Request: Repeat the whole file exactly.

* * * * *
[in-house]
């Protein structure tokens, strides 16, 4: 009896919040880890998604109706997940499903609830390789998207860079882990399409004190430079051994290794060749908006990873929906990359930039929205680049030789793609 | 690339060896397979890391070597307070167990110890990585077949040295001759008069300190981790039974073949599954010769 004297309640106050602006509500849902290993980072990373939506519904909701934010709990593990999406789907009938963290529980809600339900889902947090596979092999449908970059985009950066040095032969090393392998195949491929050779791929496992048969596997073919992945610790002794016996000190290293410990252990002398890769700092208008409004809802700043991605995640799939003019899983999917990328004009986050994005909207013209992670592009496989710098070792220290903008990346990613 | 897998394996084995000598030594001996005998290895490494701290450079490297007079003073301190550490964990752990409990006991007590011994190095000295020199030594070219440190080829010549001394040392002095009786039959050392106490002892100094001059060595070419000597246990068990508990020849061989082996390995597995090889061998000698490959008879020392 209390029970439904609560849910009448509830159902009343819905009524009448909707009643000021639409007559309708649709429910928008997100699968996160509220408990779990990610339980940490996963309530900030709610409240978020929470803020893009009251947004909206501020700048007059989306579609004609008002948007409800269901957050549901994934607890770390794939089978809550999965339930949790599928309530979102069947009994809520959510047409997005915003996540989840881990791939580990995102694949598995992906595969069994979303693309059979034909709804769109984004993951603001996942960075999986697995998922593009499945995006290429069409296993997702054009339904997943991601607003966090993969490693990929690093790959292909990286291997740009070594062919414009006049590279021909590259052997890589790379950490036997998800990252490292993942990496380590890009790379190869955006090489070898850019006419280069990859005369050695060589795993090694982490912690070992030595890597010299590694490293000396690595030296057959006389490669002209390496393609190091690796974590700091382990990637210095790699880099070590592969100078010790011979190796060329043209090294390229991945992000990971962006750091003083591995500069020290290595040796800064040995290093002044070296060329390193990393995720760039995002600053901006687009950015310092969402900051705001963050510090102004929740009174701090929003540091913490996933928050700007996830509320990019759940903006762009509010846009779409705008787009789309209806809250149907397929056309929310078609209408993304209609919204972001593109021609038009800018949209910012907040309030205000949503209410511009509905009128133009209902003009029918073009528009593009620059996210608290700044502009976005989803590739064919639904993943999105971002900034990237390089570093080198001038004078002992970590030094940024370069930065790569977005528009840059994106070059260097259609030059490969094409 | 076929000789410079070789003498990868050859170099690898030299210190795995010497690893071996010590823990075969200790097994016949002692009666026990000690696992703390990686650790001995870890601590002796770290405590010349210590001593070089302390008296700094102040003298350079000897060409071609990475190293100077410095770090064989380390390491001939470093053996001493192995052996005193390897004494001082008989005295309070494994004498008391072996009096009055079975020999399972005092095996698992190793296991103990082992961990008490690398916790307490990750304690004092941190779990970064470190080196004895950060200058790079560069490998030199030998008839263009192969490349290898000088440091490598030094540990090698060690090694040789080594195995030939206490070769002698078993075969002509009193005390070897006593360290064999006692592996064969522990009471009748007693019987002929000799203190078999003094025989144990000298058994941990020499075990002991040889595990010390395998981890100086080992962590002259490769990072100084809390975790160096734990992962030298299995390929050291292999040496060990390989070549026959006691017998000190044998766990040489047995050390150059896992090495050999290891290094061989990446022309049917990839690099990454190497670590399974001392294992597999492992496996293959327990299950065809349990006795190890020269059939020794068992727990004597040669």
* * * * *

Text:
[in-house]
């Protein structure tokens, strides 16, 4: 009896919040880890998604109706997940499903609830390789998207860079882990399409004190430079051994290794060749908006990873929906990359930039929205680049030789793609 | 690339060896397979890391070597307070167990110890990585077949040295001759008069300190981790039974073949599954010769 004297309640106050602006509500849902290993980072990373939506519904909701934010709990593990999406789907009938963290529980809600339900889902947090596979092999449908970059985009950066040095032969090393392998195949491929050779791929496992048969596997073919992945610790002794016996000190290293410990252990002398890769700092208008409004809802700043991605995640799939003019899983999917990328004009986050994005909207013209992670592009496989710098070792220290903008990346990613 | 897998394996084995000598030594001996005998290895490494701290450079490297007079003073301190550490964990752990409990006991007590011994190095000295020199030594070219440190080829010549001394040392002095009786039959050392106490002892100094001059060595070419000597246990068990508990020849061989082996390995597995090889061998000698490959008879020392 209390029970439904609560849910009448509830159902009343819905009524009448909707009643000021639409007559309708649709429910928008997100699968996160509220408990779990990610339980940490996963309530900030709610409240978020929470803020893009009251947004909206501020700048007059989306579609004609008002948007409800269901957050549901994934607890770390794939089978809550999965339930949790599928309530979102069947009994809520959510047409997005915003996540989840881990791939580990995102694949598995992906595969069994979303693309059979034909709804769109984004993951603001996942960075999986697995998922593009499945995006290429069409296993997702054009339904997943991601607003966090993969490693990929690093790959292909990286291997740009070594062919414009006049590279021909590259052997890589790379950490036997998800990252490292993942990496380590890009790379190869955006090489070898850019006419280069990859005369050695060589795993090694982490912690070992030595890597010299590694490293000396690595030296057959006389490669002209390496393609190091690796974590700091382990990637210095790699880099070590592969100078010790011979190796060329043209090294390229991945992000990971962006750091003083591995500069020290290595040796800064040995290093002044070296060329390193990393995720760039995002600053901006687009950015310092969402900051705001963050510090102004929740009174701090929003540091913490996933928050700007996830509320990019759940903006762009509010846009779409705008787009789309209806809250149907397929056309929310078609209408993304209609919204972001593109021609038009800018949209910012907040309030205000949503209410511009509905009128133009209902003009029918073009528009593009620059996210608290700044502009976005989803590739064919639904993943999105971002900034990237390089570093080198001038004078002992970590030094940024370069930065790569977005528009840059994106070059260097259609030059490969094409 | 076929000789410079070789003498990868050859170099690898030299210190795995010497690893071996010590823990075969200790097994016949002692009666026990000690696992703390990686650790001995870890601590002796770290405590010349210590001593070089302390008296700094102040003298350079000897060409071609990475190293100077410095770090064989380390390491001939470093053996001493192995052996005193390897004494001082008989005295309070494994004498008391072996009096009055079975020999399972005092095996698992190793296991103990082992961990008490690398916790307490990750304690004092941190779990970064470190080196004895950060200058790079560069490998030199030998008839263009192969490349290898000088440091490598030094540990090698060690090694040789080594195995030939206490070769002698078993075969002509009193005390070897006593360290064999006692592996064969522990009471009748007693019987002929000799203190078999003094025989144990000298058994941990020499075990002991040889595990010390395998981890100086080992962590002259490769990072100084809390975790160096734990992962030298299995390929050291292999040496060990390989070549026959006691017998000190044998766990040489047995050390150059896992090495050999290891290094061989990446022309049917990839690099990454190497670590399974001392294992597999492992496996293959327990299950065809349990006795190890020269059939020794068992727990004597040669």